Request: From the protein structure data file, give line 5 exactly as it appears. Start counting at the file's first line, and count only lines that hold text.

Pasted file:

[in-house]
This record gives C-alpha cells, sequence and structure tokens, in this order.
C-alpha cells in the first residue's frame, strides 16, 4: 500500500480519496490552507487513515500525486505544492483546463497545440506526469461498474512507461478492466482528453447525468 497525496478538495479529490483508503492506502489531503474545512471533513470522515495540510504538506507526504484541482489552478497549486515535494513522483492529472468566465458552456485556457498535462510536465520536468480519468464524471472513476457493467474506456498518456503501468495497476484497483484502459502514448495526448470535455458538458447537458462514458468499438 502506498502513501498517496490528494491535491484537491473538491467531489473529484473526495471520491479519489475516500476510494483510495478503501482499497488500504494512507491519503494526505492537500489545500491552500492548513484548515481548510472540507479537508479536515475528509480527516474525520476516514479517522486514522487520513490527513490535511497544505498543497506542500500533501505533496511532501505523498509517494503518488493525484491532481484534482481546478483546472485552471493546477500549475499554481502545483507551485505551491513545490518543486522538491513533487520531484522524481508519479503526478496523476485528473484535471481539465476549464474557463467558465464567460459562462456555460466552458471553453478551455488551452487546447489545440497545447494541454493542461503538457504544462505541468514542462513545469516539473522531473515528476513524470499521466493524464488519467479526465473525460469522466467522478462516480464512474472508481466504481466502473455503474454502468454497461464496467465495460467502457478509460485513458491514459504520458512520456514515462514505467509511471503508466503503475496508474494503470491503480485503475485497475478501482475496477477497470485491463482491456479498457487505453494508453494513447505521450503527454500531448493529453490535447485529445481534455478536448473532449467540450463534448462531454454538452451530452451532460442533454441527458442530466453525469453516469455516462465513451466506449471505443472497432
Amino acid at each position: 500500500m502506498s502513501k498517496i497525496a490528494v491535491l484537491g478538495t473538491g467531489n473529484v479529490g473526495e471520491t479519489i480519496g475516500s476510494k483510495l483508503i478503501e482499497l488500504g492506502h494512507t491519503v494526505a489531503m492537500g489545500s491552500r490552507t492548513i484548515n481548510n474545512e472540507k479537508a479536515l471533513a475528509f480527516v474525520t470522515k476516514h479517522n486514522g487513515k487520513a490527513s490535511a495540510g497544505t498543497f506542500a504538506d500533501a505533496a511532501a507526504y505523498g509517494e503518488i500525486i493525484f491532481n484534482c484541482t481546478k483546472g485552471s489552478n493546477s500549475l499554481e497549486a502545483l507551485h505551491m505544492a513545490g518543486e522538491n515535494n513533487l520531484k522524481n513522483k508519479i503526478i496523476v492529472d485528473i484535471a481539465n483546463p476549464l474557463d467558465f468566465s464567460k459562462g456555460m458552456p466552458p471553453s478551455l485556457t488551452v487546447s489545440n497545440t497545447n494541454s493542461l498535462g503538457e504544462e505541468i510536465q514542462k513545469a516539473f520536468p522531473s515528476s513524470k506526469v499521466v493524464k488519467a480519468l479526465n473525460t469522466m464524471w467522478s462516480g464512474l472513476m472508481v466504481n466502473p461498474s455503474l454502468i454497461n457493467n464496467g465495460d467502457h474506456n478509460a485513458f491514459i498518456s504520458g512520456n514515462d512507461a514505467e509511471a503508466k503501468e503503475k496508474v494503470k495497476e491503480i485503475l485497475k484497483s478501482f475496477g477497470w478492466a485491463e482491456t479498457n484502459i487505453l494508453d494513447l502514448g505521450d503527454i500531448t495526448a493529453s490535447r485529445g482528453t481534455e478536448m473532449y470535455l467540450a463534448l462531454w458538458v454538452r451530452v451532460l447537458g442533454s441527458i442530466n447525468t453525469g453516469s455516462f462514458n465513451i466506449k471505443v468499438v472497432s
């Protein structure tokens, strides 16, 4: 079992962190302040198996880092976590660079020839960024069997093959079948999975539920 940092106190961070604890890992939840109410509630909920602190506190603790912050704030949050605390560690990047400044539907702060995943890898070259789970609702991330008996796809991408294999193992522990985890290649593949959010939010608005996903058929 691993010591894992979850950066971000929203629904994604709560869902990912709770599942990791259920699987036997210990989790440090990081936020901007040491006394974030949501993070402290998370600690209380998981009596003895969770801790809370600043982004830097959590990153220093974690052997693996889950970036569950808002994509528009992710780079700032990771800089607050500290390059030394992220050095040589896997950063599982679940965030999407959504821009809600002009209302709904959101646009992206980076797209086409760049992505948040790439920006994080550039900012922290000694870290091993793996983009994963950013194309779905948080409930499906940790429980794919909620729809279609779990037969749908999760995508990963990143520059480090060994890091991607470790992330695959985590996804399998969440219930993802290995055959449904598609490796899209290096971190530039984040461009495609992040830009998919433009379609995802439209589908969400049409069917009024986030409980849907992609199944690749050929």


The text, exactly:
């Protein structure tokens, strides 16, 4: 079992962190302040198996880092976590660079020839960024069997093959079948999975539920 940092106190961070604890890992939840109410509630909920602190506190603790912050704030949050605390560690990047400044539907702060995943890898070259789970609702991330008996796809991408294999193992522990985890290649593949959010939010608005996903058929 691993010591894992979850950066971000929203629904994604709560869902990912709770599942990791259920699987036997210990989790440090990081936020901007040491006394974030949501993070402290998370600690209380998981009596003895969770801790809370600043982004830097959590990153220093974690052997693996889950970036569950808002994509528009992710780079700032990771800089607050500290390059030394992220050095040589896997950063599982679940965030999407959504821009809600002009209302709904959101646009992206980076797209086409760049992505948040790439920006994080550039900012922290000694870290091993793996983009994963950013194309779905948080409930499906940790429980794919909620729809279609779990037969749908999760995508990963990143520059480090060994890091991607470790992330695959985590996804399998969440219930993802290995055959449904598609490796899209290096971190530039984040461009495609992040830009998919433009379609995802439209589908969400049409069917009024986030409980849907992609199944690749050929």